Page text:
From Cremsain Valley to the Naqab

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Land to be annexed by Israel in the Cremisan Valley, part of the Cremisan Winery, Salesian Convent

From Cremsain Valley to the Naqab

Land Seizures, Annexations & Violations of International Law

July 31st, 2013 // 3:55 PM

My mom started the long journey home yesterday, and so on Monday we planned our final day trip to Cremisan Winery for the last round of gifts. We hired the “family” taxi driver (whose service has been called on for two decades) to take us up to the hill tops of Beit Jala. As I looked over the valley I saw the wall curve into the cavern of the hill, forming and a long U-shape. This version of the wall was even stranger than usual, topped by a solid-canopy forming a tent-like enclosure ostensibly “protecting” Israelis from Palestinians.

Like so many villages throughout Palestine, Cremisan Valley has been the site of numerous protests against Israel’s annexation wall. Both the Salesian Sisters of Cremisan Convent and the Palestinians of Beit Jala will soon see their land annexed by the wall, which will separate more than 50 Palestinian families from their agricultural land (1) with only restricted access via an agricultural gate. These gates are controled by the Israeli authorities who often leave Palestinians waiting for hours before responding to requests for entrance, if responding at all. In addition, the the wall will separate the Salesian Convent from 75% of its land (2). The separation wall will, in fact, divide the the Salesian Convent’s territory in two parts, with the agricultural land and monastery in “Israel proper”, and the convent and primary school in the West Bank.

An appeal is being filled (after a seven year legal battle) of the recent ruling to construct the annexation wall in Cremisan Valley; however, as with many actions in Palestine, success often requires international attention and support to postpone often inevitable land seizures and violations of international law. (Petition to save Cremisan Valley: http://www.change.org/petitions/save-the-valley-in-cremisan-support-bridges-not-walls).

To further demonstrate their authority in the face of popular resistance, Israeli forces raided the Cremisan Monastery in Bethlehem just this past Sunday, July 28th. As reported by the Independent Catholic News, “Witnesses told the Palestinian News and Info Agency (WAFA) that Israeli soldiers broke into the monastery, held the people who were inside, and inspected their personal documents. The raid has been condemned as a violation of the sanctity of places of worship, and a violation of international law.”(3)

As we drove up to Cremisan Winery, located on an uppermost hill top of Beit Jala, our taxi driver pulled momentarily to the side of the road as my mother pointed out the terraced slopes which have characterized the Palestinian landscape over countless centuries, and are now so quickly disappearing with the seizure of land and the lack of agricultural space. Our driver points out the farm at the bottom of the terraced slope. “This farm is completely cut off from the rest of Beit Jala by the wall. They have no electricity, and have to bring in their water supply by truck, which costs three times what it costs the Israeli settlers on the top of that hill over there. It’s hard for them to live here because they are cut off from everything, and are often threatened by settlers. But they live here still.”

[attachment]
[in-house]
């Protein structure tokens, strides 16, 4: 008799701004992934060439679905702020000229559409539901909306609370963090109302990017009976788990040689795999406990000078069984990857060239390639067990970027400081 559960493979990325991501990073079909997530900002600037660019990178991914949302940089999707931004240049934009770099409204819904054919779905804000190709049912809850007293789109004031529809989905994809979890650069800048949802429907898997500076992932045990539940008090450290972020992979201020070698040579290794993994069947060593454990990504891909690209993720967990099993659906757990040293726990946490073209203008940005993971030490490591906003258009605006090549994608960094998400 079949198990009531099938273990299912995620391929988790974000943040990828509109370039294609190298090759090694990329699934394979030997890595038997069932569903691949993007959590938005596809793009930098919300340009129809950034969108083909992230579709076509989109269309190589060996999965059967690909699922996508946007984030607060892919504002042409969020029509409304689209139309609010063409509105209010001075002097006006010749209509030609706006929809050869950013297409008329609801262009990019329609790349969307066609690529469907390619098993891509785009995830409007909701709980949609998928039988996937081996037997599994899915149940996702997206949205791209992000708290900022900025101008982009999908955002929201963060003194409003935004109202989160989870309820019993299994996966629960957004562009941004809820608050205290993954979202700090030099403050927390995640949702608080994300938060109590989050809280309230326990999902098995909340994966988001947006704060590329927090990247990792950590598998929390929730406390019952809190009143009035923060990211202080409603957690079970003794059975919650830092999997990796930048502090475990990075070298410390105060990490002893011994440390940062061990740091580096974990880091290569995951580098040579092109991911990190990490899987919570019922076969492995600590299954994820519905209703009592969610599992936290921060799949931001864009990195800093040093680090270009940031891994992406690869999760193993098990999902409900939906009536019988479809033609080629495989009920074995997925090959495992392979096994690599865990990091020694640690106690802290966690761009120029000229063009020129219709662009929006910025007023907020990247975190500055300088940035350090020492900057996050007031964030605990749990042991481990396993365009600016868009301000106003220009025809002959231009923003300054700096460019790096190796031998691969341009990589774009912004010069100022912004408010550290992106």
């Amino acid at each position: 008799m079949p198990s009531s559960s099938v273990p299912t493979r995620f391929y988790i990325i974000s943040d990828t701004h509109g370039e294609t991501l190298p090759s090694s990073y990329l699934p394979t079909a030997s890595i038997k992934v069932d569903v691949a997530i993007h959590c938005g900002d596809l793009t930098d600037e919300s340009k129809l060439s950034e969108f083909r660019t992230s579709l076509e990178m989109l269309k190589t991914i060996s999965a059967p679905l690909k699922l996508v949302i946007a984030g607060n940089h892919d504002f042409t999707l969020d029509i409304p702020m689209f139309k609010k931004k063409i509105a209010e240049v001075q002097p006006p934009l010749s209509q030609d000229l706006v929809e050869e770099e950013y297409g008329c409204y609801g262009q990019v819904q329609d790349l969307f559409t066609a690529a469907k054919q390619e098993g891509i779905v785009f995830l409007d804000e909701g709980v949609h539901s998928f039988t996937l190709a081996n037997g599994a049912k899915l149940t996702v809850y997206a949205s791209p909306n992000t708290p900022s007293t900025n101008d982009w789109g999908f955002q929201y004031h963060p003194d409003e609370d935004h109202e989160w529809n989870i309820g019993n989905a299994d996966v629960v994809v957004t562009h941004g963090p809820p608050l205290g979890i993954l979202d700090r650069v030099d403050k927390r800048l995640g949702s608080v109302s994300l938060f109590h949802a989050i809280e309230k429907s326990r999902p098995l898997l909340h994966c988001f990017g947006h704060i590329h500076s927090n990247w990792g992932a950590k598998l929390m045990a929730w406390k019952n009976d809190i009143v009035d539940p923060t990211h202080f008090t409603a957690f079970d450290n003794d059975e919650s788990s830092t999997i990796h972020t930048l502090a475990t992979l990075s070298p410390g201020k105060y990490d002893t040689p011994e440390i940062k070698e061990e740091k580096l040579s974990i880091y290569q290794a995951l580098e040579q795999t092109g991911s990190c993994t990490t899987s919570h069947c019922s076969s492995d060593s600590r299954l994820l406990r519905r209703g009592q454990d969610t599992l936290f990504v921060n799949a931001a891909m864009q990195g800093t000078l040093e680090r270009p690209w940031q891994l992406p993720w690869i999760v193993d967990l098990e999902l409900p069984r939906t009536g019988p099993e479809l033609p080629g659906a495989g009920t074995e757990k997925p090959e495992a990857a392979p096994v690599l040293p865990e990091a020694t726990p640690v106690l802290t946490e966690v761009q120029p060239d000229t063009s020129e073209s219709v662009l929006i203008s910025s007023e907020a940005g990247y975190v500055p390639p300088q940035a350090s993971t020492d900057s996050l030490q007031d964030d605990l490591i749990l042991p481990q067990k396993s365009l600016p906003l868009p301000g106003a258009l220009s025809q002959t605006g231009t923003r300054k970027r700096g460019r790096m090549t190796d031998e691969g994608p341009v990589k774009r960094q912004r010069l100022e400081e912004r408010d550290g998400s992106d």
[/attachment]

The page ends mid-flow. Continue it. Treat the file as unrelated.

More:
Chances are that the separation wall will go up through Cremisan, and chances are that the Palestinian’s living in this territory will see their land annexed by Israel, and again their lives will be made more difficult. However, as the drivers said to me, “I am not scared of anything. I have been attacked by settlers three times. I was shot at by soldiers and had to run away and leave my car. In the siege of Bethlehem [in 2002] my entire house was destroyed. I am no longer scared. We lived here through all that, and we will continue living here. Inshallah, one day it won’t be like this.”

This is only one man’s story. And the story of Cremisan is the story of only one valley near Bethlehem. But this happens all over Palestine. Everyday. Tomorrow Palestinians and international activists will come together for the second time in the past month to protest the Prawer Plan, which intends to evict 50,000 Palestinian Bedouins from their land in the Naqab (Negev):

“On July 15, thousands of Palestinian citizens of Israel along with Palestinians in the West Bank, Gaza Strip and regional refugee camps, held numerous demonstrations against the so-called Prawer Plan being advanced by the Israeli government. Protesters – including Palestinian Members of the Israeli Knesset, marched, blocked roads, and were violently dispersed by security services (including several arrests).This second ‘Day of Rage’ promises to be even bigger, as Palestinians assert their opposition to a plan condemned just this week by UN human rights chief Navi Pillay.” (3)

To read more: http://www.alternativenews.org/english/index.php/politics/activism/6827-palestinian-activists-call-for-day-of-rage-on-18-6827)

(1) http://www.indcatholicnews.com/news.php?viewStory=23041
(2) Ibid.
(3) Ibid.
(4) http://www.alternativenews.org/english/index.php/politics/activism/6827-palestinian-activists-call-for-day-of-rage-on-18-6827
Beit Jala farm and terraced field [farm in lower right corner]
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Agricultural land belonging to the Cremisan Winery, Salesian Convent
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Cremisan Winery
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